Meningococcal carriage within households in the African meningitis belt: A longitudinal pilot study.

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Basta, Nicole E 
Berthe, Abdoulaye 
Keita, Mahamadou 
Onwuchekwa, Uma 
Tamboura, Boubou 

OBJECTIVES: Carriers of Neisseria meningitidis are a key source of transmission. In the African meningitis belt, where risk of meningococcal disease is highest, a greater understanding of meningococcal carriage dynamics is needed. METHODS: We randomly selected an age-stratified sample of 400 residents from 116 households in Bamako, Mali, and collected pharyngeal swabs in May 2010. A month later, we enrolled all 202 residents of 20 of these households (6 with known carriers) and collected swabs monthly for 6 months prior to MenAfriVac vaccine introduction and returned 10 months later to collect swabs monthly for 3 months. We used standard bacteriological methods to identify N. meningitidis carriers and fit hidden Markov models to assess acquisition and clearance overall and by sex and age. RESULTS: During the cross-sectional study 5.0% of individuals (20/400) were carriers. During the longitudinal study, 73 carriage events were identified from 1422 swabs analyzed, and 16.3% of individuals (33/202) were identified as carriers at least once. The majority of isolates were non-groupable; no serogroup A carriers were identified. CONCLUSIONS: Our results suggest that the duration of carriage with any N. meningitidis averages 2.9 months and that males and children acquire and lose carriage more frequently in an urban setting in Mali. Our study informed the design of a larger study implemented in seven countries of the African meningitis belt.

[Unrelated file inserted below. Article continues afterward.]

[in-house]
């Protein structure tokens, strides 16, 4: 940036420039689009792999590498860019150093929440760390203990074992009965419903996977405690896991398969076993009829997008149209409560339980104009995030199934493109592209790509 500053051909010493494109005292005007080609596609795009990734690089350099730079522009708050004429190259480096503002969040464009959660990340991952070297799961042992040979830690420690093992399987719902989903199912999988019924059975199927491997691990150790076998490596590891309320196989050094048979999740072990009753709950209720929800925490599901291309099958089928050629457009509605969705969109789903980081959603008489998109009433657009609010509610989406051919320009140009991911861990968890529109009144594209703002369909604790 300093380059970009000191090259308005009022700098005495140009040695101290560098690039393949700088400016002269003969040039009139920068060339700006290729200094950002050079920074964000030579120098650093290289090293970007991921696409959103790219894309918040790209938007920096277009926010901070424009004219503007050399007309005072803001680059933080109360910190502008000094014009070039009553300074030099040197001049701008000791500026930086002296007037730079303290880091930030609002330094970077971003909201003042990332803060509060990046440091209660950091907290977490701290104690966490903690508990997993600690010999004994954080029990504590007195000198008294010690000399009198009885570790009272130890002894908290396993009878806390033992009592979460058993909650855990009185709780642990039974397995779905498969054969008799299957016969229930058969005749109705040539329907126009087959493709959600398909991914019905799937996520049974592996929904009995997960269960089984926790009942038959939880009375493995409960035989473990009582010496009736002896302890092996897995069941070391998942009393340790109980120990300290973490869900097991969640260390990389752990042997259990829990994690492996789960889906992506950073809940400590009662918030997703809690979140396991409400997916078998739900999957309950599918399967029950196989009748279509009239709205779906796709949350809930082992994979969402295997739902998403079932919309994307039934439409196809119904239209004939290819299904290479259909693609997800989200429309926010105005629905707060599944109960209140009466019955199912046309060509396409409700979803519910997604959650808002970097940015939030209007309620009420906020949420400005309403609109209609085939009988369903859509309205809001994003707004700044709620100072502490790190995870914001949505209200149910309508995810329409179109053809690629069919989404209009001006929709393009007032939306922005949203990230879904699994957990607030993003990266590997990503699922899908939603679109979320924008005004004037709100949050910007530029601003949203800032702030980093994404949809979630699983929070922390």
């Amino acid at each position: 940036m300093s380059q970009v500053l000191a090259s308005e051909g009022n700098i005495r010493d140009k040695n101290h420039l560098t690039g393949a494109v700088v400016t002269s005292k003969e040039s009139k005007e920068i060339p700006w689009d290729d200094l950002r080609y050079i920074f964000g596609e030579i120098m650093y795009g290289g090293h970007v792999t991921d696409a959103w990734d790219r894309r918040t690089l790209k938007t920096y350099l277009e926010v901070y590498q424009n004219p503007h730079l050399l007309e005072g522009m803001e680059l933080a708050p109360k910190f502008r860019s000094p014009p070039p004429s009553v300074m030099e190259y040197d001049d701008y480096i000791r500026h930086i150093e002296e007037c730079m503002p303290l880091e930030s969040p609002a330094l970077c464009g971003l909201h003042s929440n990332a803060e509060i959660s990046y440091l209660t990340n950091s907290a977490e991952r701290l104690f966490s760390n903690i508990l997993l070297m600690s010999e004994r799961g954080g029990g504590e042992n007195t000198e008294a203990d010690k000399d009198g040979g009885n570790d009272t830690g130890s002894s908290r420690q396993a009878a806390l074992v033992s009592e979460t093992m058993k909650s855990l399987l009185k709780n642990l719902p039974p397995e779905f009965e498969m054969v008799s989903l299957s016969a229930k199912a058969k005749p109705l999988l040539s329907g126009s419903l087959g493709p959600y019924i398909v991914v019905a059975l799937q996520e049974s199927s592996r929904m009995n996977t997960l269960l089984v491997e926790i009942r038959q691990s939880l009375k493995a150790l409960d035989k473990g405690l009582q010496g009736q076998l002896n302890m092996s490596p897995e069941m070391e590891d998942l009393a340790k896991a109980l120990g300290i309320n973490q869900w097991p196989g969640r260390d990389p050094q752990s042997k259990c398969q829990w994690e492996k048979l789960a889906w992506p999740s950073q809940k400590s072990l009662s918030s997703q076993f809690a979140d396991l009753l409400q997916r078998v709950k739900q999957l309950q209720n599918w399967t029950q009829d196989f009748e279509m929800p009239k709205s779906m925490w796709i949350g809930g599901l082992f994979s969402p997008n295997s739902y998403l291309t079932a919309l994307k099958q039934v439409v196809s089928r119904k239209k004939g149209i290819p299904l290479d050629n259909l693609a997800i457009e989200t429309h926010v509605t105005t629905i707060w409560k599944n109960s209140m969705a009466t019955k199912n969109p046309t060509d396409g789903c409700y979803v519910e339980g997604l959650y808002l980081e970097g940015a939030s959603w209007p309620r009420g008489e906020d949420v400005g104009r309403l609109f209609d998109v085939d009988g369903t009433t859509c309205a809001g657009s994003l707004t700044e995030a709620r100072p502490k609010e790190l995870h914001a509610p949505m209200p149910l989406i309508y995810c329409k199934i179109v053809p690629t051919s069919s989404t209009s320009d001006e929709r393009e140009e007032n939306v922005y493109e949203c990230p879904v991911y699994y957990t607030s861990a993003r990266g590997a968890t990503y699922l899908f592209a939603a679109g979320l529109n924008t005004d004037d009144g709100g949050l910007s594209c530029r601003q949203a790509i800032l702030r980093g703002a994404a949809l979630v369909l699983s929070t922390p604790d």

Africa, Bacterial Meningitis, Carriers, Epidemiology, Mali, Meningococcal disease, Neisseria meningitidis, Adolescent, Adult, Carrier State, Child, Child, Preschool, Cross-Sectional Studies, Family Characteristics, Female, Humans, Infant, Longitudinal Studies, Male, Mali, Mass Screening, Meningitis, Meningococcal, Meningococcal Infections, Neisseria meningitidis, Neisseria meningitidis, Serogroup A, Pharynx, Pilot Projects, Young Adult
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J Infect
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Elsevier BV
Bill & Melinda Gates Foundation (via London School of Hygiene & Tropical Medicine) (ITDCVT64: UCAM)